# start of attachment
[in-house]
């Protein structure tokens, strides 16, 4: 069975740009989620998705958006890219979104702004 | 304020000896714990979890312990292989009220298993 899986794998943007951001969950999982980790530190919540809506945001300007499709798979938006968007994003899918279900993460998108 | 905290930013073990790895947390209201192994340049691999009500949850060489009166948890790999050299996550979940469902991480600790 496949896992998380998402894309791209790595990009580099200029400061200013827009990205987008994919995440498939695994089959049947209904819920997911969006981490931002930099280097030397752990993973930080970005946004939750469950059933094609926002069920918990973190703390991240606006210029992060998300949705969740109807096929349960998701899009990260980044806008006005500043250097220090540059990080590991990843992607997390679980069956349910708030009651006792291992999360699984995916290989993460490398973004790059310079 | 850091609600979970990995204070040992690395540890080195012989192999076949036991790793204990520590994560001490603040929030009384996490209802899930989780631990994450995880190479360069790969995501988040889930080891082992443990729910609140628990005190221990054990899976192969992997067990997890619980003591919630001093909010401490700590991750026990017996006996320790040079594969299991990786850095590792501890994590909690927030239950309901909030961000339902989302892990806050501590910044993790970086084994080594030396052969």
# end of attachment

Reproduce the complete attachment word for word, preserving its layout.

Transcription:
[in-house]
């Protein structure tokens, strides 16, 4: 069975740009989620998705958006890219979104702004 | 304020000896714990979890312990292989009220298993 899986794998943007951001969950999982980790530190919540809506945001300007499709798979938006968007994003899918279900993460998108 | 905290930013073990790895947390209201192994340049691999009500949850060489009166948890790999050299996550979940469902991480600790 496949896992998380998402894309791209790595990009580099200029400061200013827009990205987008994919995440498939695994089959049947209904819920997911969006981490931002930099280097030397752990993973930080970005946004939750469950059933094609926002069920918990973190703390991240606006210029992060998300949705969740109807096929349960998701899009990260980044806008006005500043250097220090540059990080590991990843992607997390679980069956349910708030009651006792291992999360699984995916290989993460490398973004790059310079 | 850091609600979970990995204070040992690395540890080195012989192999076949036991790793204990520590994560001490603040929030009384996490209802899930989780631990994450995880190479360069790969995501988040889930080891082992443990729910609140628990005190221990054990899976192969992997067990997890619980003591919630001093909010401490700590991750026990017996006996320790040079594969299991990786850095590792501890994590909690927030239950309901909030961000339902989302892990806050501590910044993790970086084994080594030396052969």